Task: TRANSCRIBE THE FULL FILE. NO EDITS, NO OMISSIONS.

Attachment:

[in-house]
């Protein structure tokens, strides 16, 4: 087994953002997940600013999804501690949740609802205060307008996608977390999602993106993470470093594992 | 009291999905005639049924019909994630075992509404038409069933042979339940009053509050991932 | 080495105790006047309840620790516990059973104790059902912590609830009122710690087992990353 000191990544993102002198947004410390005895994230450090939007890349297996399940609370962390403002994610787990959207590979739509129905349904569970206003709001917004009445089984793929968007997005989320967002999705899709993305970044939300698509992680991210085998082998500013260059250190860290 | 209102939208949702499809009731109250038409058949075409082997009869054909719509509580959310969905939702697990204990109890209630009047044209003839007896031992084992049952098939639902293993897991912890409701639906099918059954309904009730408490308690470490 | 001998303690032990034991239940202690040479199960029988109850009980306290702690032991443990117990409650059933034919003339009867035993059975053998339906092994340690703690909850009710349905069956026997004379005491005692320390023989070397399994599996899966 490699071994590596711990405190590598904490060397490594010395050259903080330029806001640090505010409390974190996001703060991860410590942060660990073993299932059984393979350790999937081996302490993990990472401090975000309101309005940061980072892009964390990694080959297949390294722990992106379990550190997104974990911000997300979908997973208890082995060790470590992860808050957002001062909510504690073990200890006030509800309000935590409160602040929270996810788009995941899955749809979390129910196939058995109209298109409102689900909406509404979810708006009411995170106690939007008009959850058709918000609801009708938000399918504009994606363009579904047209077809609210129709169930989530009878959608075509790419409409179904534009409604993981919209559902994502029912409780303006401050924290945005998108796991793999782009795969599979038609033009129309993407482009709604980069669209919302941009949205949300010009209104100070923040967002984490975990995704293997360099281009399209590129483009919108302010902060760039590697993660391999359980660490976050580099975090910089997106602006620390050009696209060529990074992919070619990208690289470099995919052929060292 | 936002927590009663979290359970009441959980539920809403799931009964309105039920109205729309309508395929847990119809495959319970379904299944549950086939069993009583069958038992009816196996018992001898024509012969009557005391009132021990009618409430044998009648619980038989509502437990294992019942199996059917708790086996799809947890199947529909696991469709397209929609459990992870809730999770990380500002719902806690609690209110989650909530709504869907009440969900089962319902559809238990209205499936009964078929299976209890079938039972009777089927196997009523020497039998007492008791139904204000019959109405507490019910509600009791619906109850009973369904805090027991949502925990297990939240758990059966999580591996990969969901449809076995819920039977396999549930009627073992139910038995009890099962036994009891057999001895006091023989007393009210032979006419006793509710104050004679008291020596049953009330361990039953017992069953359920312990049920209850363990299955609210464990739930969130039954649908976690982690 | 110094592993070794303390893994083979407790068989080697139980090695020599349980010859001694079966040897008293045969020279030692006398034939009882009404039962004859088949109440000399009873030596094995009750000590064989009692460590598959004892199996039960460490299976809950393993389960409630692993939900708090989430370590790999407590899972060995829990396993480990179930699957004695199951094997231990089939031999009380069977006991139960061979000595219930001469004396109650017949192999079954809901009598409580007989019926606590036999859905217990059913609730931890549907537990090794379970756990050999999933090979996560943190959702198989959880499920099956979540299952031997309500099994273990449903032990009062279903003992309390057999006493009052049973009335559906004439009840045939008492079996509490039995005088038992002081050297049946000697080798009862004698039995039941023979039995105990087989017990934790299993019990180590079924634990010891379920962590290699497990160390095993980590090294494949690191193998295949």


[in-house]
């Protein structure tokens, strides 16, 4: 087994953002997940600013999804501690949740609802205060307008996608977390999602993106993470470093594992 | 009291999905005639049924019909994630075992509404038409069933042979339940009053509050991932 | 080495105790006047309840620790516990059973104790059902912590609830009122710690087992990353 000191990544993102002198947004410390005895994230450090939007890349297996399940609370962390403002994610787990959207590979739509129905349904569970206003709001917004009445089984793929968007997005989320967002999705899709993305970044939300698509992680991210085998082998500013260059250190860290 | 209102939208949702499809009731109250038409058949075409082997009869054909719509509580959310969905939702697990204990109890209630009047044209003839007896031992084992049952098939639902293993897991912890409701639906099918059954309904009730408490308690470490 | 001998303690032990034991239940202690040479199960029988109850009980306290702690032991443990117990409650059933034919003339009867035993059975053998339906092994340690703690909850009710349905069956026997004379005491005692320390023989070397399994599996899966 490699071994590596711990405190590598904490060397490594010395050259903080330029806001640090505010409390974190996001703060991860410590942060660990073993299932059984393979350790999937081996302490993990990472401090975000309101309005940061980072892009964390990694080959297949390294722990992106379990550190997104974990911000997300979908997973208890082995060790470590992860808050957002001062909510504690073990200890006030509800309000935590409160602040929270996810788009995941899955749809979390129910196939058995109209298109409102689900909406509404979810708006009411995170106690939007008009959850058709918000609801009708938000399918504009994606363009579904047209077809609210129709169930989530009878959608075509790419409409179904534009409604993981919209559902994502029912409780303006401050924290945005998108796991793999782009795969599979038609033009129309993407482009709604980069669209919302941009949205949300010009209104100070923040967002984490975990995704293997360099281009399209590129483009919108302010902060760039590697993660391999359980660490976050580099975090910089997106602006620390050009696209060529990074992919070619990208690289470099995919052929060292 | 936002927590009663979290359970009441959980539920809403799931009964309105039920109205729309309508395929847990119809495959319970379904299944549950086939069993009583069958038992009816196996018992001898024509012969009557005391009132021990009618409430044998009648619980038989509502437990294992019942199996059917708790086996799809947890199947529909696991469709397209929609459990992870809730999770990380500002719902806690609690209110989650909530709504869907009440969900089962319902559809238990209205499936009964078929299976209890079938039972009777089927196997009523020497039998007492008791139904204000019959109405507490019910509600009791619906109850009973369904805090027991949502925990297990939240758990059966999580591996990969969901449809076995819920039977396999549930009627073992139910038995009890099962036994009891057999001895006091023989007393009210032979006419006793509710104050004679008291020596049953009330361990039953017992069953359920312990049920209850363990299955609210464990739930969130039954649908976690982690 | 110094592993070794303390893994083979407790068989080697139980090695020599349980010859001694079966040897008293045969020279030692006398034939009882009404039962004859088949109440000399009873030596094995009750000590064989009692460590598959004892199996039960460490299976809950393993389960409630692993939900708090989430370590790999407590899972060995829990396993480990179930699957004695199951094997231990089939031999009380069977006991139960061979000595219930001469004396109650017949192999079954809901009598409580007989019926606590036999859905217990059913609730931890549907537990090794379970756990050999999933090979996560943190959702198989959880499920099956979540299952031997309500099994273990449903032990009062279903003992309390057999006493009052049973009335559906004439009840045939008492079996509490039995005088038992002081050297049946000697080798009862004698039995039941023979039995105990087989017990934790299993019990180590079924634990010891379920962590290699497990160390095993980590090294494949690191193998295949």